Wednesday, March 10, 2010

Lesson 1: Grammar, Syntax and Nouns

Obviously languages function in a certain way so that their speakers can communicate. In English our basic syntax is SUBJECT VERB OBJECT, as in "The cat drinks the milk." In Japanese, the syntax is SUBJECT OBJECT VERB; ミルク飲みます. However, a grammatical particle must be used, in the cases of English and Japanese to show how the subject, object and verb relate to each other. In English, we use the for this purpose. "The" is a definite article allows use to specify a particular subject and item. The verb too allows us to identify a single milk-drinking cat, so conjugation is also important.

In Japanese, there is a lack of definite articles, a pluralization of nouns and conjugation of plural verbs as well as no separate future tense makes this sentence vague; it could become "the cat drinks the milk," "cats drink milk," or even "the cats will drink milk." So what are we to do?

In the case of nouns, we have a system of numbering related items by type. For instance, cats are small animals, so they have a distinct counting word which can also be used for all small animals. That is to say, things like cats and dogs would have a different counting word than cars or boats. This system is not used as often as one might think; it's only used when the number of a noun needs to be specific.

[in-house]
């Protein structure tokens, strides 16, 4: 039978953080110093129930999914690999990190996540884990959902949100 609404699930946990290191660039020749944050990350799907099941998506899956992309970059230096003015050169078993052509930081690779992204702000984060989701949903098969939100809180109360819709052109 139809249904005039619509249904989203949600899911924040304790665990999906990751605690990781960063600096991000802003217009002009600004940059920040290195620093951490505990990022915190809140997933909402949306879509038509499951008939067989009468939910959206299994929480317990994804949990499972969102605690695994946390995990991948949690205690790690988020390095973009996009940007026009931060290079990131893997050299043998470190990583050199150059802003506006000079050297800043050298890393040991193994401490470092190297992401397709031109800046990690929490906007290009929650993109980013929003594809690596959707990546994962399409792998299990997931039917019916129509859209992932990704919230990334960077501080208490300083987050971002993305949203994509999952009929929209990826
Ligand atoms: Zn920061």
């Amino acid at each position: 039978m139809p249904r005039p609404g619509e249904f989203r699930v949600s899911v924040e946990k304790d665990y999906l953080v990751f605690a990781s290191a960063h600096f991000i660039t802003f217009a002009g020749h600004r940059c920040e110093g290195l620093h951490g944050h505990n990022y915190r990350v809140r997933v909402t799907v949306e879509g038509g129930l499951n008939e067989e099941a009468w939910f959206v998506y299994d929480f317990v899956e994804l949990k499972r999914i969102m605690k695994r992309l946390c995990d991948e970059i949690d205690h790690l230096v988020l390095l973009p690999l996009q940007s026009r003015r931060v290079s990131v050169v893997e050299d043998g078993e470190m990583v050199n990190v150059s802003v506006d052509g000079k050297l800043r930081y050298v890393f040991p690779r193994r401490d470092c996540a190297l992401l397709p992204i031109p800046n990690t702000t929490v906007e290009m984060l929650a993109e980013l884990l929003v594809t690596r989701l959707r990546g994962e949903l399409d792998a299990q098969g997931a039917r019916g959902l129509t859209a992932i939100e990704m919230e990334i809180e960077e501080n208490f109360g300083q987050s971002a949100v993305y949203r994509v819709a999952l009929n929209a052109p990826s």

Occasionally the suffixes like -たち will be used. たち (tachi) means "group" and again, is generally used when a specific group needs to be defined. 猫たち would mean "the group of cats," although using just 猫 would be sufficient to imply cats as a whole. Saying 私たち (watashitachi) would be an acceptable use as it sets apart ME (私) and my group (たち), or simply "we."

Verb conjugation in English is difficult because the verb has to agree with number and tense: I drink, I drank, I will drink, I do not drink, I did not drink, I will not drink, You drink.... etc. Japanese's basic verb conjugations are Present/Future Positive, Present/Future Negative, Past Positive and Past Negative: 飲みます, 飲みません, 飲みました, 飲みませんでした. These conjugations also account for I, you (singular and plural), he/she/it, we, and they.

Now, to reflect the parts of speech, we use post-positional particles. In other words, the particle after the word tells us what its doing in the sentence. は shows us the subject or topic of the sentence. Interestingly, a Japanese sentence does not require a subject; so long as the topic has been introduced and hasn't been changed, we can omit it: 猫はミルクを飲みます。一杯を飲みました。太っています。The cat drinks milk. (It) drank a lot. (It) became (and remains) fat; or even (It) is fat. Our direct object particle を, in this case shows us our direct object (what is affected by a verb) and usually goes before a transitive verb (a verb that needs a subject and an object to work).

Hopefully this was enlightening, and I'm going to be editing and adding to this and all posts constantly.

猫 - neko - cat(s)
ミルク - miruku - milk
飲みます - nomimasu - (will) drink (polite)
私 - watashi - I/me (polite)
私たち - watashitachi - We/us (polite)
飲みません - nomimasen - will/do not drink (polite)
飲みました - nomimashita - drank (polite)
飲みませんでした - nomimasendeshita - did not drink (polite)
は - wa - topic/subject particle; sometimes translated as "Speaking of..." or "As for..."
一杯 - ippai - a lot (of a liquid); literally "one (cup, spoon etc) full"
太っています - futotteimasu - to get (and remain) fat
を - (w)o - marks a direct object taking a transitive verb; the "w" isn't usually pronounced

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